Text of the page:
In our Responsible Sourcing service area, we advise and assist public and private financial institutions to implement various aspects of human rights and environmental due diligence in line with international norms including the IFC Performance Standards, the UN Guiding Principles on Business and Human Rights, and the OECD Guidelines for Multinational Enterprises.
Our clients include a range of public and private financial institutions such as banks and lenders, funds, institutional investors, asset managers, and development finance institutions.
We specialise in advising financial institutions about the management of human rights and environmental risks in client and investee supply chains relevant for the just transition, in particular renewable energy technology supply chains.
Julie Schindall, Director of Responsible Sourcing and Responsible Investment, leads our Responsible Investment team.
Types of support we provide to clients in this service area include:
- Strategy, policies and procedures
- Risk assessment and prioritisation of risks
- Client and investee engagement
- Transparency and disclosure
- Access to remedy
Strategy, policies and procedures
- Analysis and recommendations of how to strengthen (enhanced) due diligence policies and procedures to more effectively manage human rights risks connected with clients and investees, particularly in renewable energy technology supply chains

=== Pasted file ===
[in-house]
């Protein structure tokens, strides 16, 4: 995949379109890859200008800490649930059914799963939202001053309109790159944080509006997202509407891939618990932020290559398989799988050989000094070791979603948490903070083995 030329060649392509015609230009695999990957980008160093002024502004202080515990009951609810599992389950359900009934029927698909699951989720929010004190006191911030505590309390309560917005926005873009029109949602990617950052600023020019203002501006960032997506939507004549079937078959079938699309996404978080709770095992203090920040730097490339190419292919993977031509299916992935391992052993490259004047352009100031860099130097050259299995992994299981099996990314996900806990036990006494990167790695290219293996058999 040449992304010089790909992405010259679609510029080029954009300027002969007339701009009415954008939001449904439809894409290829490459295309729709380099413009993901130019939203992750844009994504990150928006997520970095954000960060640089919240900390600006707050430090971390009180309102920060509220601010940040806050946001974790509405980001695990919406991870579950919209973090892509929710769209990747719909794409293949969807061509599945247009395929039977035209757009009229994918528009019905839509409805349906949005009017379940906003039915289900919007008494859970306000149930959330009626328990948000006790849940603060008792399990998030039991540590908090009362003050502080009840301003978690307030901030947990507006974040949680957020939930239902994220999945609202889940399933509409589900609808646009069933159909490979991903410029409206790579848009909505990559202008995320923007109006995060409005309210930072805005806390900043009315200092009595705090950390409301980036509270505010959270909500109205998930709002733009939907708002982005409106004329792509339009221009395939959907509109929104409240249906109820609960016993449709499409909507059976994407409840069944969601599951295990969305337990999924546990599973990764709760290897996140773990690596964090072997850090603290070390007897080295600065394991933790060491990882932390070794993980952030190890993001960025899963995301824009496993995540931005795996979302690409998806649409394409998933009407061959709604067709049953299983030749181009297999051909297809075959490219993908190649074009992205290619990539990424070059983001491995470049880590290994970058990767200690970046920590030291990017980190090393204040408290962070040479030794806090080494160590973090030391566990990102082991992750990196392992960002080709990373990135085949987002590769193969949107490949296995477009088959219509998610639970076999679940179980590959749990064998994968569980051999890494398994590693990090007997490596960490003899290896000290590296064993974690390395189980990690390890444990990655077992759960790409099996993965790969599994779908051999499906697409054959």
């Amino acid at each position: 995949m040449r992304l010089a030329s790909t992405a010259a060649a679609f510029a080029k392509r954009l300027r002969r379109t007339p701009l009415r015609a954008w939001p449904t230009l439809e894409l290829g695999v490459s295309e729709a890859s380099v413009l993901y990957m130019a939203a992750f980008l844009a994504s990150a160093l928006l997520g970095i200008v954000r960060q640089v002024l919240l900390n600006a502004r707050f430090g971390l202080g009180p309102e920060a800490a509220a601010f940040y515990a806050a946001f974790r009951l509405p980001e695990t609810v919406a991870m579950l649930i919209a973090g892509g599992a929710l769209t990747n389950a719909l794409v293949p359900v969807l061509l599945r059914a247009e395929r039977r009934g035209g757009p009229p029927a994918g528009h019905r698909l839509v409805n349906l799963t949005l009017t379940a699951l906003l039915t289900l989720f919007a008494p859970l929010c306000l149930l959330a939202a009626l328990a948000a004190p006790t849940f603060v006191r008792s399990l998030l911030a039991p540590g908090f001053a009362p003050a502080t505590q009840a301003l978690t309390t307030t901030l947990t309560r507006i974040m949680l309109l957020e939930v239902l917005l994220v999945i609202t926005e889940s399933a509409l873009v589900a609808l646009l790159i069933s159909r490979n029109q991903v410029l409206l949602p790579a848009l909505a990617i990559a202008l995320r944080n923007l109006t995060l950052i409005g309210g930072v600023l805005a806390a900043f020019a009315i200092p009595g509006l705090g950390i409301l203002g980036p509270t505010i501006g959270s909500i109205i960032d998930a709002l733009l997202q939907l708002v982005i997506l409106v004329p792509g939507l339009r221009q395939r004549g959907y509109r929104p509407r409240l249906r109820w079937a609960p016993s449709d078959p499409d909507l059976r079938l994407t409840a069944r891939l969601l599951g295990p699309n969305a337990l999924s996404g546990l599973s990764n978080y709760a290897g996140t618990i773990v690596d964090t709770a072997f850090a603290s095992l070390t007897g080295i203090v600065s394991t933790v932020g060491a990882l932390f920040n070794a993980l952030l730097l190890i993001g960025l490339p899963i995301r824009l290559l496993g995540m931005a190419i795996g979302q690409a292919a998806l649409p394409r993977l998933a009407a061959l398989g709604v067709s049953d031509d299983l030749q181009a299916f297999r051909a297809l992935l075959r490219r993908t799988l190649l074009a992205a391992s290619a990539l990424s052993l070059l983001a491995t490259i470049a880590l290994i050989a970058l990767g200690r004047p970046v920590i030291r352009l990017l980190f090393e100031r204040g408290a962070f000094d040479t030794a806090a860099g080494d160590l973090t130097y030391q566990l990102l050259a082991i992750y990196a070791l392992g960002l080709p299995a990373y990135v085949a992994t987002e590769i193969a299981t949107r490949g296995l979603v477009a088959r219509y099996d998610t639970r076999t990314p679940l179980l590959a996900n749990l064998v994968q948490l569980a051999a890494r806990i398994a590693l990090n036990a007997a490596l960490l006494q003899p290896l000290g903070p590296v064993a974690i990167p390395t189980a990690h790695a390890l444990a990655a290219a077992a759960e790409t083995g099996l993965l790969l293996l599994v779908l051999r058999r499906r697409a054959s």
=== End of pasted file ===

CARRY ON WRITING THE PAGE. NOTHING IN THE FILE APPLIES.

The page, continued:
- Advice and thought partnership to develop an internal white paper about a financial institution’s Just Transition strategy
- Facilitation of a public event discussing financial institutions’ role in the Just Transition
Risk assessment and prioritisation of risks
- Due diligence on ESG risks associated with clients and investees, particularly those active in the renewable energy sector
- Design and facilitation of a consultative process regarding how financial institutions as a sector can strengthen assessment of human rights risks of their clients and investees doing business in places where civic space is restricted, and access to reliable information is poor | Levin Sources authored a publication with five financial institutions sharing insights and ideas from this process. Read it here.
- Advice on identifying salient human rights issues in a financial institution’s procurement of goods and services (its own supply chain)
Client and investee engagement
- Co-authorship of a guidance document for clients and investees regarding the implementation of human rights due diligence in the supply chain
- Advising on and participating in engagement conversations with investees regarding their human rights and environmental risk management
Transparency and disclosure
- Support to develop and deliver disclosure about financial institutions’ human rights risks and impacts, and their efforts to effectively prevent and address them (human rights due diligence) | See examples: ABN AMRO Bank // ING
Access to remedy
- Co-development of information and communication material to explain and win internal (including C-Suite level) and external support of and use for a remedy mechanism for people negatively affected by a financial institution’s client companies.